Pollard’s next penalty was just inside his own half. He goaled it. 16-6 after 47 minutes.
The Springboks continued to build on their lead. Richie Mo’unga was on at flyhalf while Beauden Barrett moved to centre. Mo’unga kicked, the Springboks counterattacked, Siya Kolisi broke and sent De Allende on an easy run for the try. 23-6 after 51 minutes.
Faf de Klerk kicked a poor box kick – is there a good one? – and Ben Smith started running. Codie Taylor came away with the ball and passed to unmarked Aaron Smith on his right and the scrumhalf had an untroubled sprint to the line. 23-13 after 54 minutes.
On the left wing Aphiwe Dyantyi darted ahead and grubbered. He and Beauden Barrett raced to the ball. Barrett got it but took it over his line for a five-metre scrum.
De Klerk got thing going, Louw was close and then the Springboks went wide right where Cheslin Kolbe beat the flying Beauden Barrett but was brought to ground by Williams and Rieko Ioane. He managed to stretch out and get the ball on the line, which the TMO confirmed after examining “the legitimacy of the grounding”. The try was right in the right corner and from that angle Pollard bisected the uprights with an excellent kick. 30-18 with 20 minutes to play.
During this 20 minutes, as the Springboks brought all their players off the bench, the All Blacks dominated, as they had done in Wellington but with a difference – this time they scored.
A penalty gave New Zealand a line-out. The Springboks countered the maul and the All Blacks went wide left. A long Beauden Barrett pass found Rieko Ioane who scored in the right corner. When Mo’unga missed the conversion, the crowd cheered, such was the tension in the packed ground.
A penalty against Pieter-Steph du Toit for lifting a player off his feet gave the All Blacks a line-out. They mauled and then bashed getting right up to the line when Rieko Ioane dabbed the ball over. 30-25 with five minutes to play. Tension was at breaking point as suddenly certain victory became possible defeat.
The Springboks had the ball and Vincent Koch charged ahead. He was tackled and the Springboks were penalised – another line-out, another maul, another series of bashes and then a try close in by Ardie Savea. 30-30, and Mo’unga kicked the conversion.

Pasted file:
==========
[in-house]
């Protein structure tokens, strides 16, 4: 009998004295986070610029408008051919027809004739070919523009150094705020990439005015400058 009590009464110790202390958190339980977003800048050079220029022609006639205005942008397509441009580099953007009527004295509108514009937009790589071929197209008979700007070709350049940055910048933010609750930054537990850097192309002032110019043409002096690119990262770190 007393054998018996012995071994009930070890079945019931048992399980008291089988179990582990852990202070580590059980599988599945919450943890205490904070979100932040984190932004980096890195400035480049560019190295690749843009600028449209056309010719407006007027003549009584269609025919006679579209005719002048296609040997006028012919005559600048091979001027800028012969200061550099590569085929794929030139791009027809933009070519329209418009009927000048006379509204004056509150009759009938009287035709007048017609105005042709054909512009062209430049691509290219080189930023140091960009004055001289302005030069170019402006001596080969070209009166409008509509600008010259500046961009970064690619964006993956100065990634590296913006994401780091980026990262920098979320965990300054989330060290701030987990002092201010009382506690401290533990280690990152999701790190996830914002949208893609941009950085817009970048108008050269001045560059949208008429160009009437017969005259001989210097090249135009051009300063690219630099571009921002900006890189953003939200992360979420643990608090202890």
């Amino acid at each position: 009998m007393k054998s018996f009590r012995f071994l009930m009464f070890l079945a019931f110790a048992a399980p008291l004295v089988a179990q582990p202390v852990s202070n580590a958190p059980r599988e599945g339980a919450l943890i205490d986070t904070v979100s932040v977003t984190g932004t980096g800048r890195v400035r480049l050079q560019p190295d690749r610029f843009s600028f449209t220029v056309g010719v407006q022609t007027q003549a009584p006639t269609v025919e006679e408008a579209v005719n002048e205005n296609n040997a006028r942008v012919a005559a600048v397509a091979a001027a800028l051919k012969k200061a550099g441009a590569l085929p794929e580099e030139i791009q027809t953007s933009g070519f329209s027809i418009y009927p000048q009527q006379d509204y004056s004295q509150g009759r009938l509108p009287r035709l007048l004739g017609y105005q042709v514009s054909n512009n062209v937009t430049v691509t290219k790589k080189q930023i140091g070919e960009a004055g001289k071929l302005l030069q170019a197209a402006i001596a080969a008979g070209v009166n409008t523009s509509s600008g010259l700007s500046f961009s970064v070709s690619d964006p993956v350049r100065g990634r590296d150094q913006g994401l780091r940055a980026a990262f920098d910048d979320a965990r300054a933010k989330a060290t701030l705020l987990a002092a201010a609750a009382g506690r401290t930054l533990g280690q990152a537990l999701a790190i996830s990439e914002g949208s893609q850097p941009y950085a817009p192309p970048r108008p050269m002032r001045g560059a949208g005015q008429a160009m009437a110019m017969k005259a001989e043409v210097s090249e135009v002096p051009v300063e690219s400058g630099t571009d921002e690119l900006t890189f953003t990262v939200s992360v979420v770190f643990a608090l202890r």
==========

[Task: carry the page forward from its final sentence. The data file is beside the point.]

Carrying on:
The final whistle went. The All Blacks were gleeful, the Springboks bewildered.
Man of the Match: For the All Blacks, there were Ryan Crotty for his tackling , Rieko Ioane and Aaron Smith. For the Springboks there were Willie le Roux, Faf de Klerk, Damian de Allende, Eben Etzebeth and Malcolm Marx, and we chose Malcolm Marx.
Moment of the Match: Ardie Savea’s try, the defining moment.
Villain of the Match: Nobody. The only untoward moment happened in the first half, and frizzled fast.
For South Africa:
Tries: Kriel, De Allende, Kolbe
Cons: Pollard 3
Pens: Pollard 3
For New Zealand:
Tries: A Smith, Ioane, S Barrett, Savea
Cons: Mo’unga 3
Pens: B Barrett 2
South Africa: 15 Willie le Roux, 14 Cheslin Kolbe, 13 Jesse Kriel, 12 Damian de Allende, 11 Aphiwe Dyantyi, 10 Handré Pollard, 9 Faf de Klerk, 8 Francois Louw, 7 Pieter-Steph du Toit, 6 Siya Kolisi (captain), 5 Franco Mostert, 4 Eben Etzebeth, 3 Frans Malherbe, 2 Malcolm Marx, 1 Steven Kitshoff.
Replacements: 16 Bongi Mbonambi, 17 Tendai Mtawarira, 18 Vincent Koch, 19 Rudolph Snyman, 20 Sikhumbuzo Notshe, 21 Embrose Papier, 22 Elton Jantjies, 23 Damian Willemse.
New Zealand: New Zealand : 15 Ben Smith, 14 Waisake Naholo, 13 Ryan Crotty, 12 Sonny Bill Williams, 11 Rieko Ioane, 10 Beauden Barrett, 9 Aaron Smith, 8 Kieran Read (captain), 7 Sam Cane, 6 Shannon Frizell, 5 Scott Barrett, 4 Sam Whitelock, 3 Owen Franks, 2 Codie Taylor, 1 Karl Tu’inukuafe.
Replacements: 16 Nathan Harris, 17 Tim Perry, 18 Ofa Tu’ungafasi, 19 Patrick Tuipulotu, 20 Ardie Savea, 21 Thomas Perenara, 22 Richie Mo’unga, 23 Anton Lienert-Brown.
Referee: Angus Gardner (Australia)
Assistant referees: Jérôme Garcès (France), Matthew Carley (England)
TMO: Graham Hughes (England)